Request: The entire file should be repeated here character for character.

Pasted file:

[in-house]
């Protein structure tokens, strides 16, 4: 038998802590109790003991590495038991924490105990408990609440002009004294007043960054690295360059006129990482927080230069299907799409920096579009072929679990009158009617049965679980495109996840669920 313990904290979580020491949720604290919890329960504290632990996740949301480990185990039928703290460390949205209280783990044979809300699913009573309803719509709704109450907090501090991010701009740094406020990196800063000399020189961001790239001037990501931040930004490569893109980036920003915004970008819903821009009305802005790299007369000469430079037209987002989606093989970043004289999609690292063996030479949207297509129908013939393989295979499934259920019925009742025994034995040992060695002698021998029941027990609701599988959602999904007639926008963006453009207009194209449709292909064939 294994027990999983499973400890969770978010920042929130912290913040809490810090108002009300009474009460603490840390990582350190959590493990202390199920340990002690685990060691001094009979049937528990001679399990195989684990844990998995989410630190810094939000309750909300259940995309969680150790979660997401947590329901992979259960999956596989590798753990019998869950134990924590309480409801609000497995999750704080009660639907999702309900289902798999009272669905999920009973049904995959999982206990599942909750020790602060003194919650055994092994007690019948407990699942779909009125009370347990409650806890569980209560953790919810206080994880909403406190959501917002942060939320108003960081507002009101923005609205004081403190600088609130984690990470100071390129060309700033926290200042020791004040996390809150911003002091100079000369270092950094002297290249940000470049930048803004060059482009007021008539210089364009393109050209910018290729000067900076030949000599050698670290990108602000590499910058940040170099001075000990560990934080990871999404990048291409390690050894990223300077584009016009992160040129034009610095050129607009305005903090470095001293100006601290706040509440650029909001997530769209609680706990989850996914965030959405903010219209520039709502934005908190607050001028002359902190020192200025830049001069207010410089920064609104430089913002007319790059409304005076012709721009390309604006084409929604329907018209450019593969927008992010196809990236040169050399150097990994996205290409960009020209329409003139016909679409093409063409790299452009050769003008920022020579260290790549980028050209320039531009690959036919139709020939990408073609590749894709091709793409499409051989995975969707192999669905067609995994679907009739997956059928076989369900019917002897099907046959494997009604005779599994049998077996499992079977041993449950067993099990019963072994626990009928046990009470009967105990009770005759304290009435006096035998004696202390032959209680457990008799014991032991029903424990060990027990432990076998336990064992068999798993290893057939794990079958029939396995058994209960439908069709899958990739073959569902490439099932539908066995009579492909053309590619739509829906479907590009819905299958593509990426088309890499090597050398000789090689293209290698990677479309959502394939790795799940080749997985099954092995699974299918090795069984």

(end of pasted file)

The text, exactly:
[in-house]
């Protein structure tokens, strides 16, 4: 038998802590109790003991590495038991924490105990408990609440002009004294007043960054690295360059006129990482927080230069299907799409920096579009072929679990009158009617049965679980495109996840669920 313990904290979580020491949720604290919890329960504290632990996740949301480990185990039928703290460390949205209280783990044979809300699913009573309803719509709704109450907090501090991010701009740094406020990196800063000399020189961001790239001037990501931040930004490569893109980036920003915004970008819903821009009305802005790299007369000469430079037209987002989606093989970043004289999609690292063996030479949207297509129908013939393989295979499934259920019925009742025994034995040992060695002698021998029941027990609701599988959602999904007639926008963006453009207009194209449709292909064939 294994027990999983499973400890969770978010920042929130912290913040809490810090108002009300009474009460603490840390990582350190959590493990202390199920340990002690685990060691001094009979049937528990001679399990195989684990844990998995989410630190810094939000309750909300259940995309969680150790979660997401947590329901992979259960999956596989590798753990019998869950134990924590309480409801609000497995999750704080009660639907999702309900289902798999009272669905999920009973049904995959999982206990599942909750020790602060003194919650055994092994007690019948407990699942779909009125009370347990409650806890569980209560953790919810206080994880909403406190959501917002942060939320108003960081507002009101923005609205004081403190600088609130984690990470100071390129060309700033926290200042020791004040996390809150911003002091100079000369270092950094002297290249940000470049930048803004060059482009007021008539210089364009393109050209910018290729000067900076030949000599050698670290990108602000590499910058940040170099001075000990560990934080990871999404990048291409390690050894990223300077584009016009992160040129034009610095050129607009305005903090470095001293100006601290706040509440650029909001997530769209609680706990989850996914965030959405903010219209520039709502934005908190607050001028002359902190020192200025830049001069207010410089920064609104430089913002007319790059409304005076012709721009390309604006084409929604329907018209450019593969927008992010196809990236040169050399150097990994996205290409960009020209329409003139016909679409093409063409790299452009050769003008920022020579260290790549980028050209320039531009690959036919139709020939990408073609590749894709091709793409499409051989995975969707192999669905067609995994679907009739997956059928076989369900019917002897099907046959494997009604005779599994049998077996499992079977041993449950067993099990019963072994626990009928046990009470009967105990009770005759304290009435006096035998004696202390032959209680457990008799014991032991029903424990060990027990432990076998336990064992068999798993290893057939794990079958029939396995058994209960439908069709899958990739073959569902490439099932539908066995009579492909053309590619739509829906479907590009819905299958593509990426088309890499090597050398000789090689293209290698990677479309959502394939790795799940080749997985099954092995699974299918090795069984």